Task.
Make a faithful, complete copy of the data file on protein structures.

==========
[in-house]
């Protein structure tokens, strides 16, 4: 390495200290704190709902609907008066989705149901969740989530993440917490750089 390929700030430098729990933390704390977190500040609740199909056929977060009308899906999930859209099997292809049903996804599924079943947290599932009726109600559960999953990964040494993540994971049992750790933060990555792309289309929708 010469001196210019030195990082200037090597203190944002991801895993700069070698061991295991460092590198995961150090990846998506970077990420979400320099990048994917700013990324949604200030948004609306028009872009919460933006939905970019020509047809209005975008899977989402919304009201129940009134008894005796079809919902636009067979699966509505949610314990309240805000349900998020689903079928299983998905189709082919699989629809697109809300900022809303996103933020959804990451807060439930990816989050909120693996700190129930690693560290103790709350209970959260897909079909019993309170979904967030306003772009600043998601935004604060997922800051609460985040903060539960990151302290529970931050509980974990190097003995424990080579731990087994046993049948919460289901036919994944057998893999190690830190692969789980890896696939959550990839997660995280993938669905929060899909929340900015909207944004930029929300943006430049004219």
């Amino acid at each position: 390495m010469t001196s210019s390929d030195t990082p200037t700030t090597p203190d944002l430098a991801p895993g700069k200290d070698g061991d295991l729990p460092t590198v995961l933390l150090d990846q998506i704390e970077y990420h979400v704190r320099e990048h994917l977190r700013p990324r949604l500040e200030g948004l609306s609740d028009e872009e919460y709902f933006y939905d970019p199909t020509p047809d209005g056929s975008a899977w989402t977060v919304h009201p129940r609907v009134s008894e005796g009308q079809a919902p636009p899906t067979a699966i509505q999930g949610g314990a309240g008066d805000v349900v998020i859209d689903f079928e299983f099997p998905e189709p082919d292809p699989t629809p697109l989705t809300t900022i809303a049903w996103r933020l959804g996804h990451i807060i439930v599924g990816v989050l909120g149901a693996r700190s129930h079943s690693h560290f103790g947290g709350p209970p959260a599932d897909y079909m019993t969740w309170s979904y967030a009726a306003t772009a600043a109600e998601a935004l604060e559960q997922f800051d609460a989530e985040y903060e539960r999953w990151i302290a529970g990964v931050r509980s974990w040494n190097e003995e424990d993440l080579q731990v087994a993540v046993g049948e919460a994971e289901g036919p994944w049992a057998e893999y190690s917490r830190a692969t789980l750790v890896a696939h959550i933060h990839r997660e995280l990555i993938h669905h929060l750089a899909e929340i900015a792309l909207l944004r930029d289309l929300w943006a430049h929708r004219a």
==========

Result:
[in-house]
């Protein structure tokens, strides 16, 4: 390495200290704190709902609907008066989705149901969740989530993440917490750089 390929700030430098729990933390704390977190500040609740199909056929977060009308899906999930859209099997292809049903996804599924079943947290599932009726109600559960999953990964040494993540994971049992750790933060990555792309289309929708 010469001196210019030195990082200037090597203190944002991801895993700069070698061991295991460092590198995961150090990846998506970077990420979400320099990048994917700013990324949604200030948004609306028009872009919460933006939905970019020509047809209005975008899977989402919304009201129940009134008894005796079809919902636009067979699966509505949610314990309240805000349900998020689903079928299983998905189709082919699989629809697109809300900022809303996103933020959804990451807060439930990816989050909120693996700190129930690693560290103790709350209970959260897909079909019993309170979904967030306003772009600043998601935004604060997922800051609460985040903060539960990151302290529970931050509980974990190097003995424990080579731990087994046993049948919460289901036919994944057998893999190690830190692969789980890896696939959550990839997660995280993938669905929060899909929340900015909207944004930029929300943006430049004219």
């Amino acid at each position: 390495m010469t001196s210019s390929d030195t990082p200037t700030t090597p203190d944002l430098a991801p895993g700069k200290d070698g061991d295991l729990p460092t590198v995961l933390l150090d990846q998506i704390e970077y990420h979400v704190r320099e990048h994917l977190r700013p990324r949604l500040e200030g948004l609306s609740d028009e872009e919460y709902f933006y939905d970019p199909t020509p047809d209005g056929s975008a899977w989402t977060v919304h009201p129940r609907v009134s008894e005796g009308q079809a919902p636009p899906t067979a699966i509505q999930g949610g314990a309240g008066d805000v349900v998020i859209d689903f079928e299983f099997p998905e189709p082919d292809p699989t629809p697109l989705t809300t900022i809303a049903w996103r933020l959804g996804h990451i807060i439930v599924g990816v989050l909120g149901a693996r700190s129930h079943s690693h560290f103790g947290g709350p209970p959260a599932d897909y079909m019993t969740w309170s979904y967030a009726a306003t772009a600043a109600e998601a935004l604060e559960q997922f800051d609460a989530e985040y903060e539960r999953w990151i302290a529970g990964v931050r509980s974990w040494n190097e003995e424990d993440l080579q731990v087994a993540v046993g049948e919460a994971e289901g036919p994944w049992a057998e893999y190690s917490r830190a692969t789980l750790v890896a696939h959550i933060h990839r997660e995280l990555i993938h669905h929060l750089a899909e929340i900015a792309l909207l944004r930029d289309l929300w943006a430049h929708r004219a």